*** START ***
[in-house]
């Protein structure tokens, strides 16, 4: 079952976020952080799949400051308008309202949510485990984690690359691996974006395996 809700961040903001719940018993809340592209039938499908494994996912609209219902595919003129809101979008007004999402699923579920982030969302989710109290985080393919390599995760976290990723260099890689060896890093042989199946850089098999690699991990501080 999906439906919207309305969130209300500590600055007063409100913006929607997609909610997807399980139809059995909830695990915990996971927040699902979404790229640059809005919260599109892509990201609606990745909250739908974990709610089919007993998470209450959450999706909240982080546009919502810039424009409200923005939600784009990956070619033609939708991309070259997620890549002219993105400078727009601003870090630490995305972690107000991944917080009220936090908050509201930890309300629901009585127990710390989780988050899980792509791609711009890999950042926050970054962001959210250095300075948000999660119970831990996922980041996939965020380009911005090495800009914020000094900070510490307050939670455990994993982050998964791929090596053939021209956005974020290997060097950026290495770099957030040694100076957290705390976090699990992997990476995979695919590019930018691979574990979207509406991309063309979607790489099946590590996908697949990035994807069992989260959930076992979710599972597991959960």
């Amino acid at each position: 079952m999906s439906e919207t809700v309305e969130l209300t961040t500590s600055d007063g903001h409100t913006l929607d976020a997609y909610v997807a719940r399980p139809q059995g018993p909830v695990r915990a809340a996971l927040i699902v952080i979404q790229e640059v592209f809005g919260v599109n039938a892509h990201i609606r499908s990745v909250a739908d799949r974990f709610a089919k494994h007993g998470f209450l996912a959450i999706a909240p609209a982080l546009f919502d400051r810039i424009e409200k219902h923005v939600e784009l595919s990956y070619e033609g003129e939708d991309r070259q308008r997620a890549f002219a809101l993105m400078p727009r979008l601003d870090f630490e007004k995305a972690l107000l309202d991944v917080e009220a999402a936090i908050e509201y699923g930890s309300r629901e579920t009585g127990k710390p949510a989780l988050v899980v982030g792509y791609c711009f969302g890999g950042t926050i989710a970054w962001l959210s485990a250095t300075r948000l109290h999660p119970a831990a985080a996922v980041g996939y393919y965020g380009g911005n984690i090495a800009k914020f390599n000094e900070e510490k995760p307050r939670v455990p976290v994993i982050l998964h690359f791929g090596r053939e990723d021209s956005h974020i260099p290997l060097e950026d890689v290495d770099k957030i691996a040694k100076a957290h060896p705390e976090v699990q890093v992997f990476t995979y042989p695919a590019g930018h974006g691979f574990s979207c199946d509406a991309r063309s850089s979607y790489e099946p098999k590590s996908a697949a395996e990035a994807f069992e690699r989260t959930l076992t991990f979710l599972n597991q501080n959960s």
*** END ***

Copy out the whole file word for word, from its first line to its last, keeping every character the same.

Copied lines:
[in-house]
């Protein structure tokens, strides 16, 4: 079952976020952080799949400051308008309202949510485990984690690359691996974006395996 809700961040903001719940018993809340592209039938499908494994996912609209219902595919003129809101979008007004999402699923579920982030969302989710109290985080393919390599995760976290990723260099890689060896890093042989199946850089098999690699991990501080 999906439906919207309305969130209300500590600055007063409100913006929607997609909610997807399980139809059995909830695990915990996971927040699902979404790229640059809005919260599109892509990201609606990745909250739908974990709610089919007993998470209450959450999706909240982080546009919502810039424009409200923005939600784009990956070619033609939708991309070259997620890549002219993105400078727009601003870090630490995305972690107000991944917080009220936090908050509201930890309300629901009585127990710390989780988050899980792509791609711009890999950042926050970054962001959210250095300075948000999660119970831990996922980041996939965020380009911005090495800009914020000094900070510490307050939670455990994993982050998964791929090596053939021209956005974020290997060097950026290495770099957030040694100076957290705390976090699990992997990476995979695919590019930018691979574990979207509406991309063309979607790489099946590590996908697949990035994807069992989260959930076992979710599972597991959960």
């Amino acid at each position: 079952m999906s439906e919207t809700v309305e969130l209300t961040t500590s600055d007063g903001h409100t913006l929607d976020a997609y909610v997807a719940r399980p139809q059995g018993p909830v695990r915990a809340a996971l927040i699902v952080i979404q790229e640059v592209f809005g919260v599109n039938a892509h990201i609606r499908s990745v909250a739908d799949r974990f709610a089919k494994h007993g998470f209450l996912a959450i999706a909240p609209a982080l546009f919502d400051r810039i424009e409200k219902h923005v939600e784009l595919s990956y070619e033609g003129e939708d991309r070259q308008r997620a890549f002219a809101l993105m400078p727009r979008l601003d870090f630490e007004k995305a972690l107000l309202d991944v917080e009220a999402a936090i908050e509201y699923g930890s309300r629901e579920t009585g127990k710390p949510a989780l988050v899980v982030g792509y791609c711009f969302g890999g950042t926050i989710a970054w962001l959210s485990a250095t300075r948000l109290h999660p119970a831990a985080a996922v980041g996939y393919y965020g380009g911005n984690i090495a800009k914020f390599n000094e900070e510490k995760p307050r939670v455990p976290v994993i982050l998964h690359f791929g090596r053939e990723d021209s956005h974020i260099p290997l060097e950026d890689v290495d770099k957030i691996a040694k100076a957290h060896p705390e976090v699990q890093v992997f990476t995979y042989p695919a590019g930018h974006g691979f574990s979207c199946d509406a991309r063309s850089s979607y790489e099946p098999k590590s996908a697949a395996e990035a994807f069992e690699r989260t959930l076992t991990f979710l599972n597991q501080n959960s």